The title of this article poses a tricky question. Does good design equal good security? It is one of those questions that have no right answer. So to begin with, I will give you my personal take: maybe. Because what is a good design? If it is a database design, then the database should be designed to be fast and adequate for the particular application.

If it is a network, then it should be designed for the workloads that the network will have to accommodate. Please note the difference between the two: One is related to application design, the other to an infrastructure design. The process of embedding cybersecurity as part of the design efforts would look vastly different for these two examples, but is no less important if the application and the network is to provide us with security, as well as business value. Unfortunately, there is extraordinarily little guidance out there on incorporating security into design efforts. The National Cyber Security Centre (NCSC) in the UK provides some guidance on how to approach system design with security in mind and the rest of this article, including the practical example, is related to that guidance.

NCSC pointers

The complete guidance from NCSC would be too large for a single article, so I have reduced it to the highlights that NCSC provides in its guidance publication. Remember that there are a LOT of details associated to each of the points below and interested readers are encouraged to explore further information through the link given at end of this article. That said, first the key points are:

  1. Establish the context before designing a system.
  2. Make compromises difficult.
  3. Make disruption difficult.
  4. Make compromise detection easier.
  5. Reduce the impact of compromise.

The cybersecurity professionals among you surely agree with the above points. The difficulties arise when we try to apply these concepts to a practical design. I am sure you have been there yourselves. How do we go about actually realizing them? Or even more challenging, how do we implement them in an existing infrastructure or application, because greenfield deployments are few and far between?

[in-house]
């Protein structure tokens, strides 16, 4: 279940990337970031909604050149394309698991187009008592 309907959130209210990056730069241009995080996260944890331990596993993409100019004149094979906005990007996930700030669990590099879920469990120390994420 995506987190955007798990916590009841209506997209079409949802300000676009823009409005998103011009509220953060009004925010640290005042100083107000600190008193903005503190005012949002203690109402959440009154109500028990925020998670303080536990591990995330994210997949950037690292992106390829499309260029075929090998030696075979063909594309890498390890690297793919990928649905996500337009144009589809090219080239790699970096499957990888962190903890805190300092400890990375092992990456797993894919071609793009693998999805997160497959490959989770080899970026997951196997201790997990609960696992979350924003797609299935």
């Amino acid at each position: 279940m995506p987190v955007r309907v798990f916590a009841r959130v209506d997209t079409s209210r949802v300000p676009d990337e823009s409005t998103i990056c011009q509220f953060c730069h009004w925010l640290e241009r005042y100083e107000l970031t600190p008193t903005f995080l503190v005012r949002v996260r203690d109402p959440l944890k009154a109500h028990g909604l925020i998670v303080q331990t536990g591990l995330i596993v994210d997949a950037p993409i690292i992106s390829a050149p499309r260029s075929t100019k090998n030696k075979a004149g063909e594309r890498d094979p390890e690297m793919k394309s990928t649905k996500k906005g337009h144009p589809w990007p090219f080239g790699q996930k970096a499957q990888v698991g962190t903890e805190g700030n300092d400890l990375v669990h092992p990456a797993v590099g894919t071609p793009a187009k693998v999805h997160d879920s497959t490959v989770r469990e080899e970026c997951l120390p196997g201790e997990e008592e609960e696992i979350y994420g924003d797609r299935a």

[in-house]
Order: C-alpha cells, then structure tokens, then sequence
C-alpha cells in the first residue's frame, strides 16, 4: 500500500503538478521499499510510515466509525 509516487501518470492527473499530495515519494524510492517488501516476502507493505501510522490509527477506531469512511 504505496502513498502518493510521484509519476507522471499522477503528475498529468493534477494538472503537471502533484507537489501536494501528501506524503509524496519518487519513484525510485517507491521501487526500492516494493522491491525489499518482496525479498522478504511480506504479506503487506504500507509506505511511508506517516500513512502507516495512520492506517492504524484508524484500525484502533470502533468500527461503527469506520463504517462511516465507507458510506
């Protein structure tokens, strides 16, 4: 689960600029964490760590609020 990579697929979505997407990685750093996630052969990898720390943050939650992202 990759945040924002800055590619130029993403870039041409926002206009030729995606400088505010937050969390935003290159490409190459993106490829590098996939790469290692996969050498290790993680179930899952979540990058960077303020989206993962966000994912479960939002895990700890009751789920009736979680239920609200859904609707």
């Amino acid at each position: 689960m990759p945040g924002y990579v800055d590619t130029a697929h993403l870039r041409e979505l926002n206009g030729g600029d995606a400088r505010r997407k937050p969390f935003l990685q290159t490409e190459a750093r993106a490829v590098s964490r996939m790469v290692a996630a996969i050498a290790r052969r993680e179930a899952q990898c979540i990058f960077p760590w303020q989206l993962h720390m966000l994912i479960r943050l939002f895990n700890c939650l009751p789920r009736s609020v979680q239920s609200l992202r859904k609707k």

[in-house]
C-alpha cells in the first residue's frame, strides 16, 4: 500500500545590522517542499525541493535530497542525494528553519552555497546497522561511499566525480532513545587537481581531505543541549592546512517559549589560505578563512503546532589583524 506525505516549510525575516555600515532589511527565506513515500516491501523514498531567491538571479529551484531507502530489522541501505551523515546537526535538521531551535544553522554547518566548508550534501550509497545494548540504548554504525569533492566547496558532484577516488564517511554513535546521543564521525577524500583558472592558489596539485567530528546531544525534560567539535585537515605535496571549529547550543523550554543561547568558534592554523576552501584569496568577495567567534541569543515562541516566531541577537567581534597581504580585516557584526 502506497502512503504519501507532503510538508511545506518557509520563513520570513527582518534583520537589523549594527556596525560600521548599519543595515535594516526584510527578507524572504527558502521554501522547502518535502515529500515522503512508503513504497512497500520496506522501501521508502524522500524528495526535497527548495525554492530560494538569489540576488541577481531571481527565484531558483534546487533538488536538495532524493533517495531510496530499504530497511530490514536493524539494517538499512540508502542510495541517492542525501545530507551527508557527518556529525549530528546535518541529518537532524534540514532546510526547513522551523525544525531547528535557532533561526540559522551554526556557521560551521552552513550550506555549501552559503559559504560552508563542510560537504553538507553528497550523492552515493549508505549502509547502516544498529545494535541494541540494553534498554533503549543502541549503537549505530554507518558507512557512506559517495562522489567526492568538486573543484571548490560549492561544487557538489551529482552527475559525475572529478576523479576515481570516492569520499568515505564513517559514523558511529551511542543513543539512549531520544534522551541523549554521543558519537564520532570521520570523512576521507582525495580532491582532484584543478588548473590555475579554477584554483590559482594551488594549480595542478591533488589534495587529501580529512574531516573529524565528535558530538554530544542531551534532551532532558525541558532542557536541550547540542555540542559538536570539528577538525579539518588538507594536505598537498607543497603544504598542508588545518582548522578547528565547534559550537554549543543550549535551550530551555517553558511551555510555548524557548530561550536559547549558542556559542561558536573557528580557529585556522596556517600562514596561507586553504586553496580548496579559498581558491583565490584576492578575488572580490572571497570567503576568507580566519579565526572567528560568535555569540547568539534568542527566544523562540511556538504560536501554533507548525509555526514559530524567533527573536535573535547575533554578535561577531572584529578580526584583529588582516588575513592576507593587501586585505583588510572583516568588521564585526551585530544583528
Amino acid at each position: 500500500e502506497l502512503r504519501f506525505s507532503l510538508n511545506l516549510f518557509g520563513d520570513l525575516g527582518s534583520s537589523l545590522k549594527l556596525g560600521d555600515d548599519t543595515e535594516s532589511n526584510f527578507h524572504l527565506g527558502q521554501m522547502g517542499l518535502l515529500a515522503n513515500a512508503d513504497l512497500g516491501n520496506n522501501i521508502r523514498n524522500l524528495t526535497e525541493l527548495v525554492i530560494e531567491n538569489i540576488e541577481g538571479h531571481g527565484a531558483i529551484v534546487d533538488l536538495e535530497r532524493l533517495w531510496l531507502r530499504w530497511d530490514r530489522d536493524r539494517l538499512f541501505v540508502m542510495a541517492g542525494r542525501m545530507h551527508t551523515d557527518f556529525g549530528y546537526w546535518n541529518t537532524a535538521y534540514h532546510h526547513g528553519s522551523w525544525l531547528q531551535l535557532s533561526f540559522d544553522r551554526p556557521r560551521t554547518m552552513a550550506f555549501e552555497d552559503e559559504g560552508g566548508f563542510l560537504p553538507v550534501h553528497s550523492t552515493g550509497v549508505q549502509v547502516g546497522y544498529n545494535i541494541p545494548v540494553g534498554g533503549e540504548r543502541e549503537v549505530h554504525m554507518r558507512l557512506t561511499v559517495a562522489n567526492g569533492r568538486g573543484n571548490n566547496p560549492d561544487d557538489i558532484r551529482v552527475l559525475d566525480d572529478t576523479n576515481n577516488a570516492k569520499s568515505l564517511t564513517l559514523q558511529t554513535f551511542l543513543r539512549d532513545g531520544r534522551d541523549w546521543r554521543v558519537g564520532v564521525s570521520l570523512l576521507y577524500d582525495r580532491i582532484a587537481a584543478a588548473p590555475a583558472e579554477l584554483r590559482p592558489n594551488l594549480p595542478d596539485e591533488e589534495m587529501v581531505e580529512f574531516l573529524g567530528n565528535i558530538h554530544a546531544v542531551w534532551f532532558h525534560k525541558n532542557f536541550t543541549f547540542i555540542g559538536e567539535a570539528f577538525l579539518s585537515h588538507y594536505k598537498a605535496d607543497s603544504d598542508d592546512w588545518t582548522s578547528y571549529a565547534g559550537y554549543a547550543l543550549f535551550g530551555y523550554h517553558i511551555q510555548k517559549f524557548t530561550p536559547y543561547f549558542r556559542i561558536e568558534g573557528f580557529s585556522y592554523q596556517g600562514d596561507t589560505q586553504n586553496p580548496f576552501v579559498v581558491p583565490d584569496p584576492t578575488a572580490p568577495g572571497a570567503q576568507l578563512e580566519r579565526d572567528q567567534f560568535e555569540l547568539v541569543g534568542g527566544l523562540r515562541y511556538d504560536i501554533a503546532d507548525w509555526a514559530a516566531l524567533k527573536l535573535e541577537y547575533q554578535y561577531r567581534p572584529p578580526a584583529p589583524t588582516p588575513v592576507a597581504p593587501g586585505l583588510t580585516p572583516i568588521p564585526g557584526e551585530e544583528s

I firmly believe that good design, at the very least, provides us with a solid foundation for cybersecurity, if incorporating cybersecurity has been part of the design efforts. Just like for requirements gathering, security must be an integral part of any design for foundational security to be built-in. The following is an example that I have seen several times in the wild, with one of the design changes I proposed, to make it more resilient and secure.


In the figure below is an implementation that I have seen several times in cloud deployments. The example I am using here, both the original design and the redesign, was done on Microsoft Azure. First, let us see the first iteration:

Here, an entire multi-tiered application is running within a single subnet, with all the individual IP addresses able to see and communicate with each other. This design violates point 2,3, and 5 of the NCSC guidance above, as well as many of the best practices the industry has developed over the years. With this design, a compromise of one of the webservers will make communication with the application and database servers a breeze, making their compromise a much more likely scenario.

I usually tell customers that the advantage of Azure is the ease of deployment of resources, but I also tell them that the disadvantage of Azure is the ease of deployment. The figure above, I usually see when developers have spun up an environment, just to do a quick proof of concept and before long, what was just supposed to be a quick prototype, has become a business-critical application. This is not the fault of the developer! I myself have experienced this several times.

So, what is a better design option for the above scenario? I redesigned the network to reflect what you see in the figure below:

Here each tier of the application has been segmented into their own individual subnets/VLANs. With this design we can use the Network Security Groups (NSG) to control the kinds of traffic allowed between each of the VLANs. This way, we can control communication protocols and ports that are allowed between each of the VLANs, this way we can follow pints 2,3 and 5, that was violated in the initial design.

Changing the design of the tiered structure of an application, is not something that is easily done. It comes with significant challenges and possible application changes as well. This brings me back to the point I made at the end of the NCSC Design section of this article: Good design can be good security, if security has been baked into the design process! Please take a good look at the recommendations from NCSC, that you can find at the link below:

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Senior Security Consulting Manager at

Tom Madsen has been active in the cybersecurity industry for more than 20 years. Tom graduated from the University of Aalborg and covered several technical roles in security during his professional career. He is certified as CISSP, CISA, CISM, CGEIT, CRISK, CCSP, CDSPE and CSSLP, and has published the book "The Art of War for Cybersecurity". He is currently writing a book 'Security Architecture - How & Why'.

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